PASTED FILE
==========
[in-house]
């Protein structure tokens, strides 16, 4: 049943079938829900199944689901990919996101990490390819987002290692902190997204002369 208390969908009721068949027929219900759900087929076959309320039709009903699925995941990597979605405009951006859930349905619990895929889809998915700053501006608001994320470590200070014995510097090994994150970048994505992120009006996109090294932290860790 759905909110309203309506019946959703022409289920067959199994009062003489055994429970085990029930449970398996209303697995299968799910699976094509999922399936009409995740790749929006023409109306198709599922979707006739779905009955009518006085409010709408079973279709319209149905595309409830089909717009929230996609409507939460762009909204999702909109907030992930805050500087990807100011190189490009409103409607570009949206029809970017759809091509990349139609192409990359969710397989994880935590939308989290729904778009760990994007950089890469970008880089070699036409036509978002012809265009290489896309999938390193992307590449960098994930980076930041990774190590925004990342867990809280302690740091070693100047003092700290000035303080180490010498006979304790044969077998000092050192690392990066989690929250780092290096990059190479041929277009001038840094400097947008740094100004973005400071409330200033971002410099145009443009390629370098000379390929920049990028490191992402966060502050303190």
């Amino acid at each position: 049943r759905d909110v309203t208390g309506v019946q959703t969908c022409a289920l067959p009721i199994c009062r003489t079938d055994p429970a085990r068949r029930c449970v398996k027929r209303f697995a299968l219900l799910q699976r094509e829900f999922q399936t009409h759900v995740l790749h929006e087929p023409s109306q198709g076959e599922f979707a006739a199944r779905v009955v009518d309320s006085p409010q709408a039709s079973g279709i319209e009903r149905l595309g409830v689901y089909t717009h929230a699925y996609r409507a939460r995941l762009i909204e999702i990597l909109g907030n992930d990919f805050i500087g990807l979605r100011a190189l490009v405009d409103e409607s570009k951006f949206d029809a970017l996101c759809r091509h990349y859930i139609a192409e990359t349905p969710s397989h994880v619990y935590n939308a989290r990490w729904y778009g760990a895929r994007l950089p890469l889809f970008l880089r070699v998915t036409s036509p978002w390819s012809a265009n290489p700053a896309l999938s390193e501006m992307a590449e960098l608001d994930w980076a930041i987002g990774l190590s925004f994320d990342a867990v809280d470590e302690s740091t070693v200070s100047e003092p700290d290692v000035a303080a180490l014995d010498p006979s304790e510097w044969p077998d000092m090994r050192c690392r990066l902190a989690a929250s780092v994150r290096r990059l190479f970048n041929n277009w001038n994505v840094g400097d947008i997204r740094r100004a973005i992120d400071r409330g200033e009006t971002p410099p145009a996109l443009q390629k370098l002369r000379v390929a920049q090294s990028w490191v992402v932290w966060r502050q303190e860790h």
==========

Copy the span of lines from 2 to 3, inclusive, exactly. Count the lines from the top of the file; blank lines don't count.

């Protein structure tokens, strides 16, 4: 049943079938829900199944689901990919996101990490390819987002290692902190997204002369 208390969908009721068949027929219900759900087929076959309320039709009903699925995941990597979605405009951006859930349905619990895929889809998915700053501006608001994320470590200070014995510097090994994150970048994505992120009006996109090294932290860790 759905909110309203309506019946959703022409289920067959199994009062003489055994429970085990029930449970398996209303697995299968799910699976094509999922399936009409995740790749929006023409109306198709599922979707006739779905009955009518006085409010709408079973279709319209149905595309409830089909717009929230996609409507939460762009909204999702909109907030992930805050500087990807100011190189490009409103409607570009949206029809970017759809091509990349139609192409990359969710397989994880935590939308989290729904778009760990994007950089890469970008880089070699036409036509978002012809265009290489896309999938390193992307590449960098994930980076930041990774190590925004990342867990809280302690740091070693100047003092700290000035303080180490010498006979304790044969077998000092050192690392990066989690929250780092290096990059190479041929277009001038840094400097947008740094100004973005400071409330200033971002410099145009443009390629370098000379390929920049990028490191992402966060502050303190």
């Amino acid at each position: 049943r759905d909110v309203t208390g309506v019946q959703t969908c022409a289920l067959p009721i199994c009062r003489t079938d055994p429970a085990r068949r029930c449970v398996k027929r209303f697995a299968l219900l799910q699976r094509e829900f999922q399936t009409h759900v995740l790749h929006e087929p023409s109306q198709g076959e599922f979707a006739a199944r779905v009955v009518d309320s006085p409010q709408a039709s079973g279709i319209e009903r149905l595309g409830v689901y089909t717009h929230a699925y996609r409507a939460r995941l762009i909204e999702i990597l909109g907030n992930d990919f805050i500087g990807l979605r100011a190189l490009v405009d409103e409607s570009k951006f949206d029809a970017l996101c759809r091509h990349y859930i139609a192409e990359t349905p969710s397989h994880v619990y935590n939308a989290r990490w729904y778009g760990a895929r994007l950089p890469l889809f970008l880089r070699v998915t036409s036509p978002w390819s012809a265009n290489p700053a896309l999938s390193e501006m992307a590449e960098l608001d994930w980076a930041i987002g990774l190590s925004f994320d990342a867990v809280d470590e302690s740091t070693v200070s100047e003092p700290d290692v000035a303080a180490l014995d010498p006979s304790e510097w044969p077998d000092m090994r050192c690392r990066l902190a989690a929250s780092v994150r290096r990059l190479f970048n041929n277009w001038n994505v840094g400097d947008i997204r740094r100004a973005i992120d400071r409330g200033e009006t971002p410099p145009a996109l443009q390629k370098l002369r000379v390929a920049q090294s990028w490191v992402v932290w966060r502050q303190e860790h």